February 3, 2004

So Much Style


Richard Yates: February 3, 1926 - November 6, 1992

Following the publication of Revolutionary Road and Eleven Kinds of Loneliness, Yates found himself broke, living in New York, not working much. His good friend, William Styron recommended him to E. Barrett Prettyman Jr. for the position as the first speechwriter for Robert F. Kennedy, at the time the Attorney General of the United States.

As part of the interview process, Yates was asked to submit a trial assignment -- a civil rights speech to be delivered at an "exclusive girls' college in the east."

In the following section from his unfinished novel (which was found in his freezer after he died and later published in part in Open City 3) Uncertain Times, Yates -- calling himself William Grove -- writes about that trial assignment:
____

Alone on the shuttle flight back to New York that afternoon, with the sparsely typed assignment sheet in his pocket, Grove felt lost in the sky until he picked up a complimentary copy of Time and opened it to the book section. The featured article that week was an interview with the British novelist and scholar John Wain, and in reply to one question Wain had this to say:

“Yes. Well, I've always believed that the purpose of a higher education is to free the mind.”

It wasn't much, but Grove read it over several times because it might turn out to be useful. And there’d be no need to give John Wain the credit for it; he could make it seem like something Robert Kennedy had thought up himself – or better still, he could let Robert Kennedy attribute it to “wise men through the ages.”

“…Wise men through the ages,” he wrote with a pencil that night at his own work table, in his own Barrow Street basement, “have understood that the purpose of a higher education is not only to discipline and instruct but above all to free the mind – to free it from the darkness, the narrowness, the groundless fears and self-defeating passions of ignorance.”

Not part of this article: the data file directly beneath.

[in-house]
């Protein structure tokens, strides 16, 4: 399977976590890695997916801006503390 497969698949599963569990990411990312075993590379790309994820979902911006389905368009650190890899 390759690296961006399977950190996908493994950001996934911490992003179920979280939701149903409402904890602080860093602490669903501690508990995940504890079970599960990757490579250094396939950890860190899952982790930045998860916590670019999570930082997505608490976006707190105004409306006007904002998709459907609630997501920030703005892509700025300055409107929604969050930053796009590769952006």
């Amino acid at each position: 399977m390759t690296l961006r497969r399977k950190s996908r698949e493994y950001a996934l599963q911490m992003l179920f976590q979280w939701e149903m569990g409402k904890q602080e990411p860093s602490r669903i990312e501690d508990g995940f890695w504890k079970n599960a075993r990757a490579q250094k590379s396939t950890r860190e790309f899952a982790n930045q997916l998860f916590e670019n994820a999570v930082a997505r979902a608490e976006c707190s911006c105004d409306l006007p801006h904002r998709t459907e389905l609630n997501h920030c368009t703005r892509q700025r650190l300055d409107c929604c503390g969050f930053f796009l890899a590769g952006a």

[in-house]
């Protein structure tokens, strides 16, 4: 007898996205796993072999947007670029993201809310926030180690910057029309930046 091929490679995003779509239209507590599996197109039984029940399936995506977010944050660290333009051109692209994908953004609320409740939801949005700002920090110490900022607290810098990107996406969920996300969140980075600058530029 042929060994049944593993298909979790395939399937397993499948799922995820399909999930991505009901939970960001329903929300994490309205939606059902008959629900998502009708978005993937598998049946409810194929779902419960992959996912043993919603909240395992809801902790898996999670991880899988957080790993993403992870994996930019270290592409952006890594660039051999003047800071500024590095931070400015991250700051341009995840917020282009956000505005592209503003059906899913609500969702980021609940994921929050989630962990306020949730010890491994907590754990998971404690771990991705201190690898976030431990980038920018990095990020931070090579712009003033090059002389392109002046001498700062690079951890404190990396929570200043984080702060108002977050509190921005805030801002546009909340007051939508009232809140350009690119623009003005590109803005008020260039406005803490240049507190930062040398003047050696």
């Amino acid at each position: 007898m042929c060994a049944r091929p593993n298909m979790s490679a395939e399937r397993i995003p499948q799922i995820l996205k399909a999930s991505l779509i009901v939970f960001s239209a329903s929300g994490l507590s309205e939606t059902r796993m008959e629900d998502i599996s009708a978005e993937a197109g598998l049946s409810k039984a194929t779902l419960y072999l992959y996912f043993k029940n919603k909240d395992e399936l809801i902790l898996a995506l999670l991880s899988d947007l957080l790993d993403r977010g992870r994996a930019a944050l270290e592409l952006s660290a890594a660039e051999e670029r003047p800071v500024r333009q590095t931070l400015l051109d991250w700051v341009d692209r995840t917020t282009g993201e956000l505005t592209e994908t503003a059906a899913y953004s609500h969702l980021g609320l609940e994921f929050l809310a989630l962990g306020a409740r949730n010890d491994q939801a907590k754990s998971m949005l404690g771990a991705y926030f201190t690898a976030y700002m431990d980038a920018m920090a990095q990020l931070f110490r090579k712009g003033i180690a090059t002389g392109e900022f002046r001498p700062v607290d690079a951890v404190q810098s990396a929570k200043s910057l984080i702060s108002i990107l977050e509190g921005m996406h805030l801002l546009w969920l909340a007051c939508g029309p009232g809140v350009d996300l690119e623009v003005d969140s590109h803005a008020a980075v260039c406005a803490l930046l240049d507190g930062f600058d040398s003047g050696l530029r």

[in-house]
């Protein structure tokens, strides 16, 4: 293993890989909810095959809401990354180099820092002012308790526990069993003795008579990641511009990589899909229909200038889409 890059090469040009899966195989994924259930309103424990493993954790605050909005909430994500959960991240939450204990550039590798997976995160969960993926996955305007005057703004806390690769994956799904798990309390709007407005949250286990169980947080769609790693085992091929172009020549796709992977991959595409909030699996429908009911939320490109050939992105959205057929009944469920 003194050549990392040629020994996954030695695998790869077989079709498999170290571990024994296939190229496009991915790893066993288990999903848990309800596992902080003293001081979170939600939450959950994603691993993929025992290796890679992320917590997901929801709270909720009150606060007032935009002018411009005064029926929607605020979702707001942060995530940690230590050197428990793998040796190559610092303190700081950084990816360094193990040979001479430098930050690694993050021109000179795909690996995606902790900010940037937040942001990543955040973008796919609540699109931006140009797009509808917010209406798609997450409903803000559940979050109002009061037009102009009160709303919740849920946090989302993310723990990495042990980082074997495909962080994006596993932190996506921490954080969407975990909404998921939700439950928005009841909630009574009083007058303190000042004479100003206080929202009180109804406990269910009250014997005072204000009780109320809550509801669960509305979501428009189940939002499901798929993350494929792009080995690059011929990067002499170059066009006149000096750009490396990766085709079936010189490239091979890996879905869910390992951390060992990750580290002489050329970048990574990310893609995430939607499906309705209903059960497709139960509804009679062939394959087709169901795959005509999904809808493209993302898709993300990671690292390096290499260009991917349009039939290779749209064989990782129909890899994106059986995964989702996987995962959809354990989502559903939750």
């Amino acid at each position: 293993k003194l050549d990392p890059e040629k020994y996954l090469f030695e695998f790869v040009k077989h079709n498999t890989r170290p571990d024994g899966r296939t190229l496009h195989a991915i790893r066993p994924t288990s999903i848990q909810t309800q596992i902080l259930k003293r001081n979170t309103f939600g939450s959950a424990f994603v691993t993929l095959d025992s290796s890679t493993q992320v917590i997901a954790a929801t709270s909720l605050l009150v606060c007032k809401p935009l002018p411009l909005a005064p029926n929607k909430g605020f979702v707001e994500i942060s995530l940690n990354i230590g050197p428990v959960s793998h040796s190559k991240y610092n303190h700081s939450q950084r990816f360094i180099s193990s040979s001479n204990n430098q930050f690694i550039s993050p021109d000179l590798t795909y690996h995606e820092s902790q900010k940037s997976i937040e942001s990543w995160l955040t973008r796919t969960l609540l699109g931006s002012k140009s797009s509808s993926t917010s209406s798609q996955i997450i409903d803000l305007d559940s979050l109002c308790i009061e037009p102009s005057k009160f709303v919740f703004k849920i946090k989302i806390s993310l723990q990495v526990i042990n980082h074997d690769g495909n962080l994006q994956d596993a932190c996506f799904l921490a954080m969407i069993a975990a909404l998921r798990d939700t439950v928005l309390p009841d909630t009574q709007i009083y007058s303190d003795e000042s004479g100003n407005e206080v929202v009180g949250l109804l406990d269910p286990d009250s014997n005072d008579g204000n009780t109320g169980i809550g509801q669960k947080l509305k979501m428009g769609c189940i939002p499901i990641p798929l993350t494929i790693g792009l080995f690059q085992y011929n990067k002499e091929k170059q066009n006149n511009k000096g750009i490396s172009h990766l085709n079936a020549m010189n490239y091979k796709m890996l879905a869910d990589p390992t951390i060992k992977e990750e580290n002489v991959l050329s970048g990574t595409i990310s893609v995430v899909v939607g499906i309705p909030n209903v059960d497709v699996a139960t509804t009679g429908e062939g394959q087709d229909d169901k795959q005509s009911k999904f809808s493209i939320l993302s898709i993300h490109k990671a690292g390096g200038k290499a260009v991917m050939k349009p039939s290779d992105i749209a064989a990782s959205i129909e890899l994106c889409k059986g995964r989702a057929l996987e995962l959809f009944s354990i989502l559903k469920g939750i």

A full glass of ice and whiskey was close at hand, his first drink of the day except for the quick one he’d taken at LaGuardia Airport, but he didn’t pick it up until he’d finished that sentence – until he’d found, with some astonishment, that it was the easiest and most pleasurable sentence he had written that year.

With his first sips and swallows, and then with deeper swigs that sent authoritative tremors of well-being down his arms, other sentences began to take form. Not many of them came out right the first time but their ways of faltering were quick to suggest their ways of recovery; very soon the page was filled with crossings-out and ragged little writings-in, and only William Grove could tell that this was how it read:

“And so perhaps it’s not too much to say that what we are celebrating here today is the liberation, the setting-free of your minds. School is out, girls. You have earned the right to do your own learning, to develop your own insights and draw your own conclusion, to embark on your own adventures in the world.

“You may sometimes regret your education, for a free mind will always insist on seeking our reality – and reality can be far more painful that the safe and comfortable illusions of the intellectually poor – but your regret will be nothing compared with your measureless capacity for understanding.